Sedimentary rocks and processes related to them

The bulk present-day mass of sediments is 2.7 x 1024 g, of which 75 is situated within the continents, 15 at the continental margins and 10 on the ocean floor (Ronov, 1982 Hay et al., 2001). The ocean-floor sediments, even though comprising so little of the bulk inventory, are important because their subduction flux constitutes the principal feedback between the upper crustal and mantle reservoirs (Chapters 25 and 27). Sediments are highly variable in their mineralogy and major-element...

Lunar mountains the ancient crust

On the Moon there are two major landforms that can be clearly distinguished even with the naked eye relatively dark plains and light-coloured highlands. The plains are composed of lunar basalts, covering 17 of the lunar surface but constituting only 1 of the lunar crustal mass. The lunar crust, 83 of the lunar surface, forms the highlands. We always see the same side of the Moon because its centre of mass lies 2 km closer to the Earth than its geometrical centre. The conventional explanation of...

The upper continental crust magmatic rocks

The lateral heterogeneity of the upper crust can be seen from space by the naked eye. The rocks exposed at the Earth surface may be readily classified into four major types. (1) Magmatic rocks that formed via partial melting of mantle rocks or oceanic crust. These feed the continental crust the arc-like volcanic chains along the convergent margins of the continents, such as those making up the circum-Pacific belt, bear witness to the major contribution of subduction-zone magmatism in the...

The chronology of planetesimal processing

The cosmochronology of Rb-Sr and the initial 87Sr 86Sr ratios As briefly discussed in Section 10.3, the most common isochron dating methods use measurements of the parameters of Eqn (10.7a) for several different samples that originated (according to a priori data) simultaneously and from the same material. If the samples have remained closed systems, Eqn (10.7a) is valid for each sample, Table 12.3 Average compositions of iron-meteorite chemical groups. From Mittlefehldt et al. (1998)....

The postimpact Earth model

Modelling shows that the giant impact had a major effect on the evolution of the planet. It is expected that the distribution of the impact energy was highly heterogeneous in space and time. The sizes of the target and the impactor imply that both already had iron cores (Section 12.5). The energy released in this process heated the impactor core up to many thousands of degrees, causing it to melt and partially evaporate (the latter process is the most heat consuming) and the temperature of the...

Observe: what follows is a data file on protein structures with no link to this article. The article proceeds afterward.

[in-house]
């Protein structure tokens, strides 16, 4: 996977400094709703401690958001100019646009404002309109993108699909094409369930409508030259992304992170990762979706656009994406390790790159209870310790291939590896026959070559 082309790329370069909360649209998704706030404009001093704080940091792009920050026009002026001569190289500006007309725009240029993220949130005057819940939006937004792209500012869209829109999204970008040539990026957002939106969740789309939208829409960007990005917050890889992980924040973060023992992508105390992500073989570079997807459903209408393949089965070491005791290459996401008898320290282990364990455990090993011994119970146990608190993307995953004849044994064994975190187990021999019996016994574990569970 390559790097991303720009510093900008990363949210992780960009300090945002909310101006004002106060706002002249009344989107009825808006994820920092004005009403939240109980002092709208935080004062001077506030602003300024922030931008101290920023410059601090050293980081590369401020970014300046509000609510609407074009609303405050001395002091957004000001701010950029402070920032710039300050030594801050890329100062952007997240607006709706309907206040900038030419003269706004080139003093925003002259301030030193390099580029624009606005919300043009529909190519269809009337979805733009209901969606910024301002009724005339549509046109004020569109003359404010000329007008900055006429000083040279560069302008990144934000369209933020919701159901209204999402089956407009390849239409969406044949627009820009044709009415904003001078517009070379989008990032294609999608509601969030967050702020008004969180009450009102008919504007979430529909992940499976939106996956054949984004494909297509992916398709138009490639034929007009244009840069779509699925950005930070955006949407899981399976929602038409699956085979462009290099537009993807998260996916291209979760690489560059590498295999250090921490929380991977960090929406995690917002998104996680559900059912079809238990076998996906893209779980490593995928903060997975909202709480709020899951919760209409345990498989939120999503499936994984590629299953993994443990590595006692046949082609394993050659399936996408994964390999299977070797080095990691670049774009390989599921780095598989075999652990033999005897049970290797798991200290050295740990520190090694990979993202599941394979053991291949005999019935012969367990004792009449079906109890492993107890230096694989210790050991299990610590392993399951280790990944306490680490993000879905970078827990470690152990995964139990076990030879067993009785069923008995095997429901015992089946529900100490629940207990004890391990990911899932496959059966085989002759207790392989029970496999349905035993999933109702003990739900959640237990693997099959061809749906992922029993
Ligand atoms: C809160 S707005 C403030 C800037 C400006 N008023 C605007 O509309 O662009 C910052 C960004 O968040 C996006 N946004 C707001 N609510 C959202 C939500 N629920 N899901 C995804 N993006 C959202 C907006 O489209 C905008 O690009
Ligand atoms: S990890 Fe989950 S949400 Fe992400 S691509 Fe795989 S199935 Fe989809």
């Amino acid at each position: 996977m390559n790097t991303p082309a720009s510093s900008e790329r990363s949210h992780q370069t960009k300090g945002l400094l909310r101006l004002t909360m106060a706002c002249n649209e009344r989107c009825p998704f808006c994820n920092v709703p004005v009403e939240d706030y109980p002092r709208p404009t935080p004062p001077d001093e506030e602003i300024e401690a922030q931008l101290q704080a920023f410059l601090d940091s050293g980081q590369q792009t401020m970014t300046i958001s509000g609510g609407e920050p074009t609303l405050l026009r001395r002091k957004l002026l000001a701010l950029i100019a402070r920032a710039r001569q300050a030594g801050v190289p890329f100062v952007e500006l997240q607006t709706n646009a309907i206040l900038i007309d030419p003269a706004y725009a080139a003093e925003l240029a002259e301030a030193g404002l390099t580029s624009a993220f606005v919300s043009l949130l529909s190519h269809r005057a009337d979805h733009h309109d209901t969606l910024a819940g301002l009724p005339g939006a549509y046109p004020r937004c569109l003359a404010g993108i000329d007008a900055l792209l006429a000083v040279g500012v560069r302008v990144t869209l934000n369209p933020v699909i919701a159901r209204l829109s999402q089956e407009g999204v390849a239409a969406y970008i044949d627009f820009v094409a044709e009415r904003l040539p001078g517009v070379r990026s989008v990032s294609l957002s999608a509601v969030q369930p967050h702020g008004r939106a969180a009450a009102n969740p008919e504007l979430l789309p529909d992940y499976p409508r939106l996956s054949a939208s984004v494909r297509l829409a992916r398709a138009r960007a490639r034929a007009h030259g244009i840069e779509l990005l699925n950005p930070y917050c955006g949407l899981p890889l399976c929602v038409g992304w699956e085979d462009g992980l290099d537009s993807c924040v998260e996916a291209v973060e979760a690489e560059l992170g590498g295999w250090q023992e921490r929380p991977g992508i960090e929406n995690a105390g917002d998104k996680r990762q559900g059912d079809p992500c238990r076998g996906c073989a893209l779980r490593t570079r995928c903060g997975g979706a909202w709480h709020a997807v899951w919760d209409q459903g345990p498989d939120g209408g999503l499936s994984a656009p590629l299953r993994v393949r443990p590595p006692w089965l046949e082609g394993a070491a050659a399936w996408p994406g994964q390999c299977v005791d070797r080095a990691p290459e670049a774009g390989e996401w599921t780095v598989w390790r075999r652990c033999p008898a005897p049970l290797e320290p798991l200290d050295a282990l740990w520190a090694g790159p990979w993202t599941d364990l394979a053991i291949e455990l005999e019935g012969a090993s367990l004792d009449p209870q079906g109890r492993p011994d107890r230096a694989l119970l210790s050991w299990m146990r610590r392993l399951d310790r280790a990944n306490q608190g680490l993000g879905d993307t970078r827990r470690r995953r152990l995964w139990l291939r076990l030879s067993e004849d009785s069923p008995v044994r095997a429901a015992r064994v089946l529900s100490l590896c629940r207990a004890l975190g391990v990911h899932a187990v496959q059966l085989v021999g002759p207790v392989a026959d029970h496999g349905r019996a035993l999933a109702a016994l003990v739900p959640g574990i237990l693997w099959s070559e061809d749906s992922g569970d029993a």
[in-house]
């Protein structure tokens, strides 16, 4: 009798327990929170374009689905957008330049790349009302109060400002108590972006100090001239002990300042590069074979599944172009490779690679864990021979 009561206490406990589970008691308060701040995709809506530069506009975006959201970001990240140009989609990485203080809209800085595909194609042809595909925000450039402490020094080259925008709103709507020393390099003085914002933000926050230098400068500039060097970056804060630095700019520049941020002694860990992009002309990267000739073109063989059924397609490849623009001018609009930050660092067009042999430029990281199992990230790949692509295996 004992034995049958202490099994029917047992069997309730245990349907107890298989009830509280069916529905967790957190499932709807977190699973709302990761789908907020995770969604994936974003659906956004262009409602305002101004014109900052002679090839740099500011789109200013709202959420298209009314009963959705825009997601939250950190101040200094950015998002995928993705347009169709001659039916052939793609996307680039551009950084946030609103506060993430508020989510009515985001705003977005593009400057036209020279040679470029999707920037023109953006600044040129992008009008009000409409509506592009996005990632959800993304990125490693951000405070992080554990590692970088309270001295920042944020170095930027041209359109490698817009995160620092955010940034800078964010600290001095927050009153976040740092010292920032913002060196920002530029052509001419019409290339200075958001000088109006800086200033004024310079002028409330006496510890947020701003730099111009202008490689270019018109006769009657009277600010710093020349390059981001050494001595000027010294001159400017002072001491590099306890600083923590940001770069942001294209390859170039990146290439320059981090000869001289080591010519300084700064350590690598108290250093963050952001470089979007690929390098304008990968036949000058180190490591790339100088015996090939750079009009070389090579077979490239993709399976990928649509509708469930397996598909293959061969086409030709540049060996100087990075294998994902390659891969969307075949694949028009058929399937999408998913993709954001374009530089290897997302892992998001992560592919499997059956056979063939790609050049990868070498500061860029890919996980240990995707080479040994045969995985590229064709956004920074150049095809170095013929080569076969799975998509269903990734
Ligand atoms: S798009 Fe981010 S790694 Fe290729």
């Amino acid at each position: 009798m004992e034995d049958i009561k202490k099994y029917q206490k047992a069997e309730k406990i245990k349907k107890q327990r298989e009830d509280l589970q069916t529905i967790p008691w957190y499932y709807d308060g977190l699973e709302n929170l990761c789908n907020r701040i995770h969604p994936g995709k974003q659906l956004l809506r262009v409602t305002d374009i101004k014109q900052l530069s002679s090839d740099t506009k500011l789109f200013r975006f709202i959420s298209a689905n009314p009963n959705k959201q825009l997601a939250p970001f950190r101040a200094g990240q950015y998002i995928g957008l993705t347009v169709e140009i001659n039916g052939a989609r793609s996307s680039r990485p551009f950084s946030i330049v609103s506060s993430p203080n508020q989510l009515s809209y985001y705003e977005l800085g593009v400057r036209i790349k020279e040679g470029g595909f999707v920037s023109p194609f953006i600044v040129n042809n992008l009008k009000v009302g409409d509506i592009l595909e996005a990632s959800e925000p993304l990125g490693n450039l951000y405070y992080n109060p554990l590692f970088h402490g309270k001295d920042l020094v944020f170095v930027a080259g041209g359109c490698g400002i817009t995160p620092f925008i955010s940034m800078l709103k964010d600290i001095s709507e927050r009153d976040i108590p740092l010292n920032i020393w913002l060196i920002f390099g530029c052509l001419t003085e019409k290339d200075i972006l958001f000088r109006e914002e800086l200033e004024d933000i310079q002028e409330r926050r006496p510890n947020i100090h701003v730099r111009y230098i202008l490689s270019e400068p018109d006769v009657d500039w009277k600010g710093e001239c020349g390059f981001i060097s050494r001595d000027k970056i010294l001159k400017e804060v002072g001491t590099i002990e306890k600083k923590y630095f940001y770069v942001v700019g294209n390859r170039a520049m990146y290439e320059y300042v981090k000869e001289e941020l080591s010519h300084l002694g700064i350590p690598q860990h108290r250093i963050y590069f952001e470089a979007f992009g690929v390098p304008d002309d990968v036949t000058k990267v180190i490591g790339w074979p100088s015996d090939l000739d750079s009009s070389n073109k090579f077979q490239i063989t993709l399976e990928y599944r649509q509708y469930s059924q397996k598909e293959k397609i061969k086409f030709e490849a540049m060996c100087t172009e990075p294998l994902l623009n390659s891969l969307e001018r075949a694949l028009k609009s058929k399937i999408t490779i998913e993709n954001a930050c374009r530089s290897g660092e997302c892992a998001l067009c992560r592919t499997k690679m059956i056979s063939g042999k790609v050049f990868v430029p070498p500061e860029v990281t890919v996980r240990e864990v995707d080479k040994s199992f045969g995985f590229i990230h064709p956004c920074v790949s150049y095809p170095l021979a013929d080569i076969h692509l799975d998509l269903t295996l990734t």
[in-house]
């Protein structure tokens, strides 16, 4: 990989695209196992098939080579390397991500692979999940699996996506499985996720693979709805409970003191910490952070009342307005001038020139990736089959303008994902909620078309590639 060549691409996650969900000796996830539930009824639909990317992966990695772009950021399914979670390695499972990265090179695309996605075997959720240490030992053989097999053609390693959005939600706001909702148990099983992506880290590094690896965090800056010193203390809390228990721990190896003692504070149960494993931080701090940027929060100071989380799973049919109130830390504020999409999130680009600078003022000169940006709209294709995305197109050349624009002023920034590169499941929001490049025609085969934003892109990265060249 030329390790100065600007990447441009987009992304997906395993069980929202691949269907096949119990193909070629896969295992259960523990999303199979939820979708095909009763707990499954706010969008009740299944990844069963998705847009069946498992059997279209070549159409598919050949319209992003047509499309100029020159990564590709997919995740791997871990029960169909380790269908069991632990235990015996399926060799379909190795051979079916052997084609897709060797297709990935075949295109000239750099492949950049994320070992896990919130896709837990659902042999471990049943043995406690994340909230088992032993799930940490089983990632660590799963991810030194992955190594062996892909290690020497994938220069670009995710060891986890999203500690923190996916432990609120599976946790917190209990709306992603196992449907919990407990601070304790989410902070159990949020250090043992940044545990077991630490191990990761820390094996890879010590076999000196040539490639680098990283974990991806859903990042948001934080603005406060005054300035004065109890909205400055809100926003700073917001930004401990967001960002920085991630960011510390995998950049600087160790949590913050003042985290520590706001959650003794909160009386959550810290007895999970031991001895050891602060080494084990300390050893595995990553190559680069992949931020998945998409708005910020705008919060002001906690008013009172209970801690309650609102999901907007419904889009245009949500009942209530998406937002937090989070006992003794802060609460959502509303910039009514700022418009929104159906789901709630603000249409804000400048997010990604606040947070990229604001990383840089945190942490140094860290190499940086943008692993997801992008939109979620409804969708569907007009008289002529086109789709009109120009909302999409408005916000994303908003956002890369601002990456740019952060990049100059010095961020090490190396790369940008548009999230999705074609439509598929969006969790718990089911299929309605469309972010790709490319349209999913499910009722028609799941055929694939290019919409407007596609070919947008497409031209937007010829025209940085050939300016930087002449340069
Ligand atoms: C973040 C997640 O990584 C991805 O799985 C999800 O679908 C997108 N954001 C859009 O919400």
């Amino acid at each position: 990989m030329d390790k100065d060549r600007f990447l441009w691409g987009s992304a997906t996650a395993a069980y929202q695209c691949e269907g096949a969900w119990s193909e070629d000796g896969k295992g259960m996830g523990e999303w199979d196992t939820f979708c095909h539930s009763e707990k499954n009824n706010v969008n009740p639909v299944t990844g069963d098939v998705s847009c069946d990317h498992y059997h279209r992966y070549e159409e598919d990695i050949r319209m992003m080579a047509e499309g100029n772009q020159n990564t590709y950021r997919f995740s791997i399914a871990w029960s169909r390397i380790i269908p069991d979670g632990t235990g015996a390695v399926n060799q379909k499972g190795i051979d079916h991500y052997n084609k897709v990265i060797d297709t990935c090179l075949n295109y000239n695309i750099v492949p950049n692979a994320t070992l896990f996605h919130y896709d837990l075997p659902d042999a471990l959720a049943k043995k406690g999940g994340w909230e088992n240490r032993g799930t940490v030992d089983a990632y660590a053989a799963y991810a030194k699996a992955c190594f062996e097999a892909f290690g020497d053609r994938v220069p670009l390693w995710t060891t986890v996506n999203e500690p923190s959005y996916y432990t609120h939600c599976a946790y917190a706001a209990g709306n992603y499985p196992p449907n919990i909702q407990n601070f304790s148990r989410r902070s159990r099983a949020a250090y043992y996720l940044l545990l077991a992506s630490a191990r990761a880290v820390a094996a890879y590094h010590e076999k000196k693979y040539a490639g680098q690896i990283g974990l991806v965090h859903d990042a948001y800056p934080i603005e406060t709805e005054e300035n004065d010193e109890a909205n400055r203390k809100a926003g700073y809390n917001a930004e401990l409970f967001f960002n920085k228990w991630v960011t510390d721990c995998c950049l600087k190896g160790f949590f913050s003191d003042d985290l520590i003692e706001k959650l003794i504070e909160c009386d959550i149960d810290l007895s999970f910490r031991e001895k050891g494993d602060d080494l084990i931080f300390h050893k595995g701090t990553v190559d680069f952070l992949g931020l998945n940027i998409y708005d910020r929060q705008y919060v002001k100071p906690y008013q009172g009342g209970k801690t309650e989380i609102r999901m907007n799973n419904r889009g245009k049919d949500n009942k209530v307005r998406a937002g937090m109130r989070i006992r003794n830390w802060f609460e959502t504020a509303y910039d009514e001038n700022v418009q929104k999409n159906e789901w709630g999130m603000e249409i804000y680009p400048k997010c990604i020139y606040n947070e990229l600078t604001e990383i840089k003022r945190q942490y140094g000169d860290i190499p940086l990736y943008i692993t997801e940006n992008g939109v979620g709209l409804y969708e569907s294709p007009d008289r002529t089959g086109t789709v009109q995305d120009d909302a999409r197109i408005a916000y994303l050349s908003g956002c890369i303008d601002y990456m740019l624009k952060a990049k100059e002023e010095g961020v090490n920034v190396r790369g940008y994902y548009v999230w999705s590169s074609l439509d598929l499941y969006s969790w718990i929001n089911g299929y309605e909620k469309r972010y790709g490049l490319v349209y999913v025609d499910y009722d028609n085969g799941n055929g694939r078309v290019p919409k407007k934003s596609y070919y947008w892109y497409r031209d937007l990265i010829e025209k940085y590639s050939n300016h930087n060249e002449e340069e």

Formation time scales

The oldest date on chondritic material other than CAIs, 4564.7 0.6 Myr, was obtained on chondrules from the Acfer CR chondrite (Fig. 11.6) using the Pb Pb method, which is the most precise absolute chronometer applicable to the early solar system (Section 10.3). Dating of the Ste Marguerite (H4) phosphates resulted in a similar age, 4563.0 0.6 Myr, even though the phosphates are secondary minerals (Fig. 13.1). According to these data, chondrules and chondrites were formed simultaneously within...

The Hadean era 44 to 38 Gyr ago

To reconstruct the rate of mantle fractionation in the Hadean era, we have assumed that this rate (equal to the rate of MORB + OIB production) and the corresponding degassing flux of liquid silicates was intense in early Earth history and then decreased gradually through time down to the present-day value. Taking into account (1) that no significant energy input from external sources (impacts) into the Earth is expected (at least after the late bombardment event at 3.9 Gyr ago), (2) that...

Atomic nuclei and binding energy with some predictions on isotope abundances

Show The Binding Energy Curve

The atomic nuclei are quite small the radius rA of a nucleus with atomic mass number A is about 1.4 x 10-13A1 3 cm. Thus, for the heaviest possible nuclides, rA 10-12 cm. The shape of atomic nuclei varies between spheroidal and ellipsoidal. The whole atom, i.e. the nucleus plus the electronic cloud, is a factor 105 larger. For example, the radius of the first electronic orbit of the hydrogen atom is 0.53 x 10-8 cm. However, the nucleus makes up almost all the mass of an atom. Generally this...

Mantle xenology

Xenon, with its five radiogenic and fissiogenic isotopes, has yielded important clues on the loss of the Earth's earliest atmosphere, as discussed in chapter 20. Here we consider these isotopes in the mantle in order to shed Xe-light on the formation of the noble-gas-bearing ancient mantle reservoir and on the timing and scales of mantle degassing. To do this the parents of the fissiogenic Xe isotopes must be identified, which is possible using the 136Xe 130Xe versus 134Xe 130Xe isotope plot...

Isotopes of Sr Nd and Pb in the continental crust

The continental crust is highly heterogeneous in Sr and Nd isotopes Fig. 27.9 . The positions of MORB and crustal data on opposite sides of the BSE composition clearly show the complementarity between the MORB-source mantle, which is depleted in incompatible elements LREEs and Rb in this case , and the continental crust, which is enriched in these elements Table 17.1 . In the upper crust the present-day s143 values vary from - 10, observed in young mantle-derived granitoids, down to a...

The Evolution Of Matter

From the Big Bang to the Present Day Earth Kola Scientific Centre, Russian Academy of Sciences Institute of Geological Sciences, University of Bern Cambridge, New York, Melbourne, Madrid, Cape Town, Singapore, Sao Paulo Cambridge University Press The Edinburgh Building, Cambridge CB2 8RU, UK Published in the United States of America by Cambridge University Press, New York www.cambridge.org Information on this title www.cambridge.org 9780521866477 I. N. Tolstikhin and J. D. Kramers 2008 This...